In Canada, the origins of the first Thanksgiving in Canada goes back to an explorer, Martin Frobisher, who had been trying to find a northern passage to the Pacific Ocean. Frobisher’s Thanksgiving celebration was not for harvest, but for homecoming. He had safely returned from an unsuccessful search for the Northwest Passage, avoiding the later fate of Henry Hudson and Sir John Franklin. In the year 1578, Frobisher held a formal ceremony in Newfoundland to give thanks for surviving the long journey. Years later, the tradition of a feast would continue as more settlers began to arrive to the Canadian colonies.
Labor Thanksgiving Day (勤労感謝の日 Kinrō kansha no hi) is a national holiday in Japan. It takes place annually on November 23. The law establishing the holiday cites it as an occasion for commemorating labor and production and giving one another thanks.
Events are held throughout Japan, one such being the Nagano Labor Festival. The event encourages thinking about the environment, peace and human rights.
It is not unusual for early grade elementary students to create drawings for the holiday and give them as gifts to local kōbans, or police stations. Labor Thanksgiving Day is the modern name for an ancient cereal (rice, barley/wheat, foxtail millet, barnyard millet, proso millet, and beans) harvest festival known as Niiname-sai (新嘗祭), believed to have been held as long ago as November of 678. Traditionally, it celebrated the year’s hard work; during the Niiname-sai ceremony, the Emperor would dedicate the year’s harvest to kami (spirits), and taste the rice for the first time.
The modern holiday was established after World War II in 1948 as a day to mark some of the changes of the postwar constitution of Japan, including fundamental human rights and the expansion of workers rights. Currently Niiname-sai is held privately by the Imperial House of Japan while Labor Thanksgiving Day has become a national holiday.
Shichi-Go-San is a Japanese festival held on 15 November to celebrate the growth and well-being of young children. As it is not a national holiday, it is generally observed on the nearest weekend.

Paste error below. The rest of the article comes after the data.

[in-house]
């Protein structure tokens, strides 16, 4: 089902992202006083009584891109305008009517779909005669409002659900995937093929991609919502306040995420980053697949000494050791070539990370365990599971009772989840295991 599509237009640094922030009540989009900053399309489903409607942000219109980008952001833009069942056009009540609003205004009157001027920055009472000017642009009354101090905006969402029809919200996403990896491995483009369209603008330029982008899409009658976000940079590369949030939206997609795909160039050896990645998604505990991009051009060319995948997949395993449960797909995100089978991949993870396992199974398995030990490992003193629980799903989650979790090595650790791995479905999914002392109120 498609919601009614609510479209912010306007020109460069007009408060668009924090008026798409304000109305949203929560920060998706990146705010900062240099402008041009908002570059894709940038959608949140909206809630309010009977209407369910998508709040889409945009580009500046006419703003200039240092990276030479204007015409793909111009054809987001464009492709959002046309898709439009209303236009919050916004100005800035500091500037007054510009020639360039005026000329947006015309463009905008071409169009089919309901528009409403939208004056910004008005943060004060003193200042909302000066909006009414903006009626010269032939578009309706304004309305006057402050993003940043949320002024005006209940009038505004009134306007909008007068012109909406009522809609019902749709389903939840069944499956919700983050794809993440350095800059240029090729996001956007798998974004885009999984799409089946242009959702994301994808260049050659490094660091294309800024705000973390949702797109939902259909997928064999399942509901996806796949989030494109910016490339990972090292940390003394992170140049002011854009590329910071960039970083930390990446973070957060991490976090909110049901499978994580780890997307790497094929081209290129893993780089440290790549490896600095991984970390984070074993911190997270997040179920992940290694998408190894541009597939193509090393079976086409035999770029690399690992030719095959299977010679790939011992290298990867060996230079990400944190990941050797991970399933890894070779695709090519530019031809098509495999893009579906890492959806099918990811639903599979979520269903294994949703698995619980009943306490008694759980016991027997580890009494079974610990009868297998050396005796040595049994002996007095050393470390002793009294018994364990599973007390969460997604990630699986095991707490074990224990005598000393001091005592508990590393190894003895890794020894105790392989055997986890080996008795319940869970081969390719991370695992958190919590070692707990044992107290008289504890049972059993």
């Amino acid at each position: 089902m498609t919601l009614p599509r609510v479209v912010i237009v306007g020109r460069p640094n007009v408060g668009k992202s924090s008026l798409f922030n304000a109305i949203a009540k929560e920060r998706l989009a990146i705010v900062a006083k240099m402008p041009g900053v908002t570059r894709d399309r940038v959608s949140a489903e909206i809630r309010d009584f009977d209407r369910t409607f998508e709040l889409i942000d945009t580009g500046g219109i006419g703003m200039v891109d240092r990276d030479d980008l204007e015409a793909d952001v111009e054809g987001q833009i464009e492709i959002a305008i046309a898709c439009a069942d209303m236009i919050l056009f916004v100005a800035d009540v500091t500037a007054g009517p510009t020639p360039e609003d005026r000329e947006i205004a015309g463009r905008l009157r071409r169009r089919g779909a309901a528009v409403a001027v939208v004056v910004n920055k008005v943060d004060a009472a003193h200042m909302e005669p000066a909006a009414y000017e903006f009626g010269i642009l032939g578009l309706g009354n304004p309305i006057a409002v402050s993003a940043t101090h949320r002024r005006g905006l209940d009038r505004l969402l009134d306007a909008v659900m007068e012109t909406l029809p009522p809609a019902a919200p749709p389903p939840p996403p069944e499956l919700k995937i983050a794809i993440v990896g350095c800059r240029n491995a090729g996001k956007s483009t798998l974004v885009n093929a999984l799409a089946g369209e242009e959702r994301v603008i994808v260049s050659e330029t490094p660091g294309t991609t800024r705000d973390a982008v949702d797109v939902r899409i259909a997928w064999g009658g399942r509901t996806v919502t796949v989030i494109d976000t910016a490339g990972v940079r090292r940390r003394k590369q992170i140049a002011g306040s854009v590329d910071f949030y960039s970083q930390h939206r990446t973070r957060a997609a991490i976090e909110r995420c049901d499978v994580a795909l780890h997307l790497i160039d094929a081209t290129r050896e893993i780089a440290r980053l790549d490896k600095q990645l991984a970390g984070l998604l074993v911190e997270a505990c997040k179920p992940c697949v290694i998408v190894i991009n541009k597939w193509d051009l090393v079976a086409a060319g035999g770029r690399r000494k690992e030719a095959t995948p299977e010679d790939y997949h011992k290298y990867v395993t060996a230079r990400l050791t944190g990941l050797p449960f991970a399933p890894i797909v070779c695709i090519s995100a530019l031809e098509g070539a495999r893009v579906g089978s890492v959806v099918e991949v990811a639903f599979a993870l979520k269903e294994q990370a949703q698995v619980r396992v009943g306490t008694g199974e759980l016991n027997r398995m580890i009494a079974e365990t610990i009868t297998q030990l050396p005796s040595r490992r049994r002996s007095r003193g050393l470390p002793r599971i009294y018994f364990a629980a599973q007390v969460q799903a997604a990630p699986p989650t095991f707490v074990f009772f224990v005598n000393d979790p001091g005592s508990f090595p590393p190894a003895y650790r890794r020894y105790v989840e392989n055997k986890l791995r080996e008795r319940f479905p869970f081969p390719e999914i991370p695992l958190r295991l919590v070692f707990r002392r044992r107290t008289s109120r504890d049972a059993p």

Shichi-Go-San is said to have originated in the Heian Period amongst court nobles who would celebrate the passage of their children into middle childhood. The ages 3, 5 and 7 are consistent with East Asian numerology, which claims that odd numbers are lucky. The practice was set to the fifteenth of the month during the Kamakura Period.
Over time, this tradition passed to the samurai class who added a number of rituals. Children—who up until the age of three were required by custom to have shaven heads—were allowed to grow out their hair. Boys of age five could wear hakama for the first time, while girls of age seven replaced the simple cords they used to tie their kimono with the traditional obi. By the Meiji Period, the practice was adopted amongst commoners as well, and included the modern ritual of visiting a shrine to drive out evil spirits and wish for a long healthy life.
Veterans Day is an official United States holiday honoring armed service veterans. It is a federal holiday that is observed on November 11th. It coincides with other holidays such as Armistice Day or Remembrance Day, which are celebrated in other parts of the world and also mark the anniversary of the signing of the Armistice that ended World War I. (Major hostilities of World War I were formally ended at the 11th hour of the 11th day of the 11th month of 1918 with the German signing of the Armistice.)
Veterans Day is not to be confused with Memorial Day; Veterans Day celebrates the service of all U.S. military veterans, while Memorial Day is a day of remembering the men and women who died while serving.